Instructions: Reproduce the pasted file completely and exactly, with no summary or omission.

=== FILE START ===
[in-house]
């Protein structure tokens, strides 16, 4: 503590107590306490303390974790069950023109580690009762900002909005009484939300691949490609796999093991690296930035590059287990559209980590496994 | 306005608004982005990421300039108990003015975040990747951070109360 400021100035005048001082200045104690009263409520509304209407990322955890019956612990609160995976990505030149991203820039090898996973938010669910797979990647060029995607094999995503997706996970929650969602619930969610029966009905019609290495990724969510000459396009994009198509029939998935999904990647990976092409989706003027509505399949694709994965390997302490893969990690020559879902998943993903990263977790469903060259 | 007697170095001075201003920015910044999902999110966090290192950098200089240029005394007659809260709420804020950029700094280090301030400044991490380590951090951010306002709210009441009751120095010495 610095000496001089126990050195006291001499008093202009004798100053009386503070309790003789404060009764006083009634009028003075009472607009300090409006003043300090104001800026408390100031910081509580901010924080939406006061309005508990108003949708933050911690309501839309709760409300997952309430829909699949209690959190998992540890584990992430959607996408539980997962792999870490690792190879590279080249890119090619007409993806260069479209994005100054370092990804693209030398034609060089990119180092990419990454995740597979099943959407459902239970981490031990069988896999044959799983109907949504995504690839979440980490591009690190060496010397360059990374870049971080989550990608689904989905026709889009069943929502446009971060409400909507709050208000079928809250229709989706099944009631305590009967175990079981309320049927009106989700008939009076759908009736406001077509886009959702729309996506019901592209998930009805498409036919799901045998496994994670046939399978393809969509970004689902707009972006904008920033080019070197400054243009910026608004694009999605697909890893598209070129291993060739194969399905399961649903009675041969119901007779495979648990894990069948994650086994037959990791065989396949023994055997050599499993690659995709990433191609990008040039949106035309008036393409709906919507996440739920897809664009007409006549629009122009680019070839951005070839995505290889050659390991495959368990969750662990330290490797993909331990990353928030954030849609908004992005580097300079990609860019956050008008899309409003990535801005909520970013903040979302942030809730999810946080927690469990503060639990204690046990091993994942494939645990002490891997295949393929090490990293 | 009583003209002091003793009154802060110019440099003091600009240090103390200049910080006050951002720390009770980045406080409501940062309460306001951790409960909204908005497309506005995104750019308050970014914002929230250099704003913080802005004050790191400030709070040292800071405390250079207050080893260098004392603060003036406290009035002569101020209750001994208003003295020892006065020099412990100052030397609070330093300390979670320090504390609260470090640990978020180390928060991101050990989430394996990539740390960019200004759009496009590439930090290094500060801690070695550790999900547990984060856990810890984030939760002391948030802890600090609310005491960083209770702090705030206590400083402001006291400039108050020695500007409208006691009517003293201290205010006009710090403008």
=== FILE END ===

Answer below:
[in-house]
């Protein structure tokens, strides 16, 4: 503590107590306490303390974790069950023109580690009762900002909005009484939300691949490609796999093991690296930035590059287990559209980590496994 | 306005608004982005990421300039108990003015975040990747951070109360 400021100035005048001082200045104690009263409520509304209407990322955890019956612990609160995976990505030149991203820039090898996973938010669910797979990647060029995607094999995503997706996970929650969602619930969610029966009905019609290495990724969510000459396009994009198509029939998935999904990647990976092409989706003027509505399949694709994965390997302490893969990690020559879902998943993903990263977790469903060259 | 007697170095001075201003920015910044999902999110966090290192950098200089240029005394007659809260709420804020950029700094280090301030400044991490380590951090951010306002709210009441009751120095010495 610095000496001089126990050195006291001499008093202009004798100053009386503070309790003789404060009764006083009634009028003075009472607009300090409006003043300090104001800026408390100031910081509580901010924080939406006061309005508990108003949708933050911690309501839309709760409300997952309430829909699949209690959190998992540890584990992430959607996408539980997962792999870490690792190879590279080249890119090619007409993806260069479209994005100054370092990804693209030398034609060089990119180092990419990454995740597979099943959407459902239970981490031990069988896999044959799983109907949504995504690839979440980490591009690190060496010397360059990374870049971080989550990608689904989905026709889009069943929502446009971060409400909507709050208000079928809250229709989706099944009631305590009967175990079981309320049927009106989700008939009076759908009736406001077509886009959702729309996506019901592209998930009805498409036919799901045998496994994670046939399978393809969509970004689902707009972006904008920033080019070197400054243009910026608004694009999605697909890893598209070129291993060739194969399905399961649903009675041969119901007779495979648990894990069948994650086994037959990791065989396949023994055997050599499993690659995709990433191609990008040039949106035309008036393409709906919507996440739920897809664009007409006549629009122009680019070839951005070839995505290889050659390991495959368990969750662990330290490797993909331990990353928030954030849609908004992005580097300079990609860019956050008008899309409003990535801005909520970013903040979302942030809730999810946080927690469990503060639990204690046990091993994942494939645990002490891997295949393929090490990293 | 009583003209002091003793009154802060110019440099003091600009240090103390200049910080006050951002720390009770980045406080409501940062309460306001951790409960909204908005497309506005995104750019308050970014914002929230250099704003913080802005004050790191400030709070040292800071405390250079207050080893260098004392603060003036406290009035002569101020209750001994208003003295020892006065020099412990100052030397609070330093300390979670320090504390609260470090640990978020180390928060991101050990989430394996990539740390960019200004759009496009590439930090290094500060801690070695550790999900547990984060856990810890984030939760002391948030802890600090609310005491960083209770702090705030206590400083402001006291400039108050020695500007409208006691009517003293201290205010006009710090403008």